Measuring the Loss of American Wildlife if the Arctic National Wildlife Refuge Is Drilled
The U.S. House of Representatives and U.S. Senate are currently working to finalize a bill that would give tax cuts to the wealthy; cost the American public between $1.0 trillion and $1.4 trillion; and sell out the country’s last great wilderness to the oil industry. Tucked into the tax bill is a rider, authored by Sen. Lisa Murkowski (R-AK), that would open the Arctic National Wildlife Refuge to oil drilling.
The Arctic Refuge was originally set aside in 1960 by President Dwight D. Eisenhower with the intent of “preserving unique wildlife, wilderness and recreational values.” In 1980, Congress passed legislation, called the Alaska National Interest Lands Conservation Act, that expanded the Arctic Refuge and further clarified that the lands are to be managed for four purposes, stated below:
- To conserve fish and wildlife populations and habitats in their natural diversity
- To fulfill the international fish and wildlife treaty obligations of the United States
- To provide the opportunity for continued subsistence uses by local residents
- To ensure water quality and necessary quantity within the refuge
These four legal purposes for which the Arctic Refuge must be managed require that the area’s wildlife, land, and water resources be protected from harm. But Sen. Murkowski’s Arctic Refuge drilling rider would establish a fifth purpose for the management of the refuge—oil drilling—that, as illustrated in a new analysis by the Center for American Progress and Conservation Science Partners, is intrinsically incompatible with the other four.
A review of state and federal wildlife and subsistence data in Alaska confirms that the coastal plain of the Arctic Refuge is the “biological heart” of the Arctic Refuge. It is also the area within the refuge that Sen. Murkowski’s rider would auction off for drilling. Transforming the coastal plain into an industrial oil field would be devastating to wildlife and native subsistence users who rely on aspects of the refuge for food, use, or to maintain their culture in the Arctic Refuge and in Alaska. The evidence suggests that the irrelevant provision to drill in the coastal plain of the Arctic Refuge should be removed during conference of the tax bill.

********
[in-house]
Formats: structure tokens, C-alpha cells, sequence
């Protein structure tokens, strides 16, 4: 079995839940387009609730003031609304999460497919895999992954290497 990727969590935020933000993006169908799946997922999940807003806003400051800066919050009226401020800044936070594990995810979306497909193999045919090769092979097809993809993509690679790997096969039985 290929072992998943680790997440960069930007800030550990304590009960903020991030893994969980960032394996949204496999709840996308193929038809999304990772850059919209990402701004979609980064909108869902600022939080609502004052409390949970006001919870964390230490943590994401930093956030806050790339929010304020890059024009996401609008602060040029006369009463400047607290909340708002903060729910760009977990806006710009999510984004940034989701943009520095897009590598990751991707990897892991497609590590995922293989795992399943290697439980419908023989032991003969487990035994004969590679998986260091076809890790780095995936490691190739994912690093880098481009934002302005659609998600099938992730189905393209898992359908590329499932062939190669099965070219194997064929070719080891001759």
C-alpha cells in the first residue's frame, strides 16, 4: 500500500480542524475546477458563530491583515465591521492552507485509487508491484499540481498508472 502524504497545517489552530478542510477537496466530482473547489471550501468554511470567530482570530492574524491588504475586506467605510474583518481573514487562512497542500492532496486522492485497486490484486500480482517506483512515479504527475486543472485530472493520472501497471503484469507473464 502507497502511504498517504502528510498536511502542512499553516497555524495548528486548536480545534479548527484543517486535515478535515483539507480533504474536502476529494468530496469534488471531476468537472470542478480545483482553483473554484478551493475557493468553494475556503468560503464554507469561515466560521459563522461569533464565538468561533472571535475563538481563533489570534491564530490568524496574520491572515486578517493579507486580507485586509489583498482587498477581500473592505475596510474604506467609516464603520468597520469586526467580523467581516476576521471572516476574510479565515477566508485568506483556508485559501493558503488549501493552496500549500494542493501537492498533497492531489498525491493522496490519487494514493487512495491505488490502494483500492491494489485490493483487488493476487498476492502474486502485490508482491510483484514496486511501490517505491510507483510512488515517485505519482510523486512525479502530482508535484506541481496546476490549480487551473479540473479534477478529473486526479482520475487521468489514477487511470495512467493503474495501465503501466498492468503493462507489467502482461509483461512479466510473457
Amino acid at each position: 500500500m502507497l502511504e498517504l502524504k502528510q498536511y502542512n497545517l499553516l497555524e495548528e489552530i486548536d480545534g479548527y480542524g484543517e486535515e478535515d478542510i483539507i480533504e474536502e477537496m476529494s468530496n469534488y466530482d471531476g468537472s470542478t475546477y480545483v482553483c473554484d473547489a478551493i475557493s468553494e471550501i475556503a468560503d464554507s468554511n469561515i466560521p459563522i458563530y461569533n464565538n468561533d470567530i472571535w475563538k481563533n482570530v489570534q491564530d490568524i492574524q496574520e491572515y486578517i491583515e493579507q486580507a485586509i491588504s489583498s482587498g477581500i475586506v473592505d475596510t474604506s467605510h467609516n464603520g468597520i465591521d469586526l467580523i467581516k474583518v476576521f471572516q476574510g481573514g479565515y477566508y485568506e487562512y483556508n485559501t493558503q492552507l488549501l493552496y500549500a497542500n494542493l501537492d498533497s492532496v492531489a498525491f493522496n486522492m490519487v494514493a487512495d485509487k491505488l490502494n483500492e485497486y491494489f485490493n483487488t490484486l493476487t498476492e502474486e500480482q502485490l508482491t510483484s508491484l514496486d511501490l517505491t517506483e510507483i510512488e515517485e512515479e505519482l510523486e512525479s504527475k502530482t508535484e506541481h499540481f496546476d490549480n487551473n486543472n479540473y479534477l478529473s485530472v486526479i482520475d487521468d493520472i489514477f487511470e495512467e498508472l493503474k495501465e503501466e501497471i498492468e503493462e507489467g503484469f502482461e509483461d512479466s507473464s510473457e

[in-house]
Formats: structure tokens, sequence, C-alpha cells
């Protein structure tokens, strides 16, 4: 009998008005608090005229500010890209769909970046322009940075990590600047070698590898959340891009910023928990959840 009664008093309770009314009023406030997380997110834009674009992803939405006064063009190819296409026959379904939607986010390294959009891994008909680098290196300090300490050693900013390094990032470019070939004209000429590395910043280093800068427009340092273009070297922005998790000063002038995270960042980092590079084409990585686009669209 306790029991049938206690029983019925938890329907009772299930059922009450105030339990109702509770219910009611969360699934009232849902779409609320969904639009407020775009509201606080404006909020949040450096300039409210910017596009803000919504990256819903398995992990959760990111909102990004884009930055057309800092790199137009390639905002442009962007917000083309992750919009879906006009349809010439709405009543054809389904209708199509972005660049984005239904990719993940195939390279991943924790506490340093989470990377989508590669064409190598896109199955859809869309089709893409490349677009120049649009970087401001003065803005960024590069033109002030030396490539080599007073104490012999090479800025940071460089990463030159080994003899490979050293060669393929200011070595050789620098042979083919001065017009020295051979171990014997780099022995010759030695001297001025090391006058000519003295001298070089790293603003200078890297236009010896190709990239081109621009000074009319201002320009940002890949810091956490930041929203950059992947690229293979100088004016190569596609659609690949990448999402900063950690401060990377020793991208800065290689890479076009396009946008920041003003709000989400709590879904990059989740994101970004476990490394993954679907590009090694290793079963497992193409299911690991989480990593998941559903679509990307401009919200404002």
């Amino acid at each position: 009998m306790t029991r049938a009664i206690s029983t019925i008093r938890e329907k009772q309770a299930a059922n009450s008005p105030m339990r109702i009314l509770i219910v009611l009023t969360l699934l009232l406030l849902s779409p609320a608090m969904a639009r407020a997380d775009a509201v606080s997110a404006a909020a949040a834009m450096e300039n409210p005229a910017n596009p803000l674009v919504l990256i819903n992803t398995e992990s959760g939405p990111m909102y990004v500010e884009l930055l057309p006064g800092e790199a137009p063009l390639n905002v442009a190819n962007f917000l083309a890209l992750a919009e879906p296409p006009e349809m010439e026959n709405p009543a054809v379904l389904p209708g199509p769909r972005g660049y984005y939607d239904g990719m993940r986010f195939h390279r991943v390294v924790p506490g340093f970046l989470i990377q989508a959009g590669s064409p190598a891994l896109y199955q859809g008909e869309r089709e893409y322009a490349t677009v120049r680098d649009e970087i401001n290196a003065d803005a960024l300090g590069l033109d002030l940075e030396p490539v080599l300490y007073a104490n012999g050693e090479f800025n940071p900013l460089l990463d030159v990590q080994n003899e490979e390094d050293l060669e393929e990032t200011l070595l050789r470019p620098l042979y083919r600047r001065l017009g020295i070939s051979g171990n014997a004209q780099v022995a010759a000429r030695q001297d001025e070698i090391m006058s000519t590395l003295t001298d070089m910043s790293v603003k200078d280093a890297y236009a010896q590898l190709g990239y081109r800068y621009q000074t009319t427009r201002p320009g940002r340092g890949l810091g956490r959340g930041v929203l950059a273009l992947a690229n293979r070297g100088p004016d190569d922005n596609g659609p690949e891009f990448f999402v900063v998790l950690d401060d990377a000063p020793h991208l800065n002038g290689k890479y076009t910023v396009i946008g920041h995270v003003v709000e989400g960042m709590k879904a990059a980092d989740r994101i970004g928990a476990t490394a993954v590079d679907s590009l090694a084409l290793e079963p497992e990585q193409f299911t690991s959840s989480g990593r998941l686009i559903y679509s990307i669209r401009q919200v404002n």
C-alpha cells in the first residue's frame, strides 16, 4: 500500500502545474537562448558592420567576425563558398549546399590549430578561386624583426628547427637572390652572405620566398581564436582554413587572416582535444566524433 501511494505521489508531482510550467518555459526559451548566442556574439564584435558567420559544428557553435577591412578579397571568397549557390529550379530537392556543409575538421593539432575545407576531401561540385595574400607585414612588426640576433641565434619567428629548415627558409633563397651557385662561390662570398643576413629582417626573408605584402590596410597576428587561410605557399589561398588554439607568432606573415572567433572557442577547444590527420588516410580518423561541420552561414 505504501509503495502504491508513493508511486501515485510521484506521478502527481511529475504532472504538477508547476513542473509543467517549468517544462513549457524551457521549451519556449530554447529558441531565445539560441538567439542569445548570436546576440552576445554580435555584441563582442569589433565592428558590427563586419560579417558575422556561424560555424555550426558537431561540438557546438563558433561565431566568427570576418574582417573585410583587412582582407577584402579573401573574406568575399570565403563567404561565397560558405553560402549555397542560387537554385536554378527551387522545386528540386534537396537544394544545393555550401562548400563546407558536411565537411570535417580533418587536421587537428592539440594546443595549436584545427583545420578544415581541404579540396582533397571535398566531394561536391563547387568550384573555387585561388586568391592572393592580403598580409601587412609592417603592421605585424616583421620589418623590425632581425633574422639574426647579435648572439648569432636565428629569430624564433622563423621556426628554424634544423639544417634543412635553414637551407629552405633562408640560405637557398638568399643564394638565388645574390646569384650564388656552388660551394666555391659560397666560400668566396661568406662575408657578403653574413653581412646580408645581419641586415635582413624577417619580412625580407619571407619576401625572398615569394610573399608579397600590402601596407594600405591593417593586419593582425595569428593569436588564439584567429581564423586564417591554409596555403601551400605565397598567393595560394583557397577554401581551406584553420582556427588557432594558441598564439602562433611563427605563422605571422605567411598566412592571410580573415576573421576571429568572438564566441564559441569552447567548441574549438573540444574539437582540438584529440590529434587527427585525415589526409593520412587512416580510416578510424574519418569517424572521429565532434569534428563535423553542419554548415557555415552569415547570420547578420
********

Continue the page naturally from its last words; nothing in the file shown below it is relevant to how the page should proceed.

An analysis of various U.S. Fish and Wildlife, Bureau of Land Management, and Alaska Department of Fish and Game data finds that drilling in the Arctic Refuge would be devastating to some of the country’s most unique wildlife.
One-third of all polar bear denning habitat in the United States could be destroyed if the coastal plain of the Arctic Refuge is sold for oil and gas development. The coastal plain contains 65 percent of the polar bear denning habitat in the Arctic Refuge.
Drilling in the coastal plain could also decimate the habitat of one-third of the migratory birds that come to the Arctic Refuge, including habitat for 73 percent of the yellow-billed loon and 60 percent of the black turnstone. The coastal plain has the highest migratory bird species richness of any part of the Arctic Refuge.